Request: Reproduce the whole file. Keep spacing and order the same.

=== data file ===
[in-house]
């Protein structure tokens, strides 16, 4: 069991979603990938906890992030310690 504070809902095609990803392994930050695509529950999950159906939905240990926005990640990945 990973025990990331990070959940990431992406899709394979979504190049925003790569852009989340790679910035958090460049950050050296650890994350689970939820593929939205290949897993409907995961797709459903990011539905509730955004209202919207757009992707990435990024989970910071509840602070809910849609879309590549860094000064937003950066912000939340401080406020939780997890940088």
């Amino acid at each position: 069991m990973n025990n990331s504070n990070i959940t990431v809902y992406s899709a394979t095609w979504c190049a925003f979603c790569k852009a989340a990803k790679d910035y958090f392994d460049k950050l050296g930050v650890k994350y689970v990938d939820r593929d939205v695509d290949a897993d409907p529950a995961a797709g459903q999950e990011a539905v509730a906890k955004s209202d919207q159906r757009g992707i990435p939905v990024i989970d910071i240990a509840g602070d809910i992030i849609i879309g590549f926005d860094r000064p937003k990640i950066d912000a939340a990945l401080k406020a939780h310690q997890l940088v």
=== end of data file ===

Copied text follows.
[in-house]
């Protein structure tokens, strides 16, 4: 069991979603990938906890992030310690 504070809902095609990803392994930050695509529950999950159906939905240990926005990640990945 990973025990990331990070959940990431992406899709394979979504190049925003790569852009989340790679910035958090460049950050050296650890994350689970939820593929939205290949897993409907995961797709459903990011539905509730955004209202919207757009992707990435990024989970910071509840602070809910849609879309590549860094000064937003950066912000939340401080406020939780997890940088």
């Amino acid at each position: 069991m990973n025990n990331s504070n990070i959940t990431v809902y992406s899709a394979t095609w979504c190049a925003f979603c790569k852009a989340a990803k790679d910035y958090f392994d460049k950050l050296g930050v650890k994350y689970v990938d939820r593929d939205v695509d290949a897993d409907p529950a995961a797709g459903q999950e990011a539905v509730a906890k955004s209202d919207q159906r757009g992707i990435p939905v990024i989970d910071i240990a509840g602070d809910i992030i849609i879309g590549f926005d860094r000064p937003k990640i950066d912000a939340a990945l401080k406020a939780h310690q997890l940088v």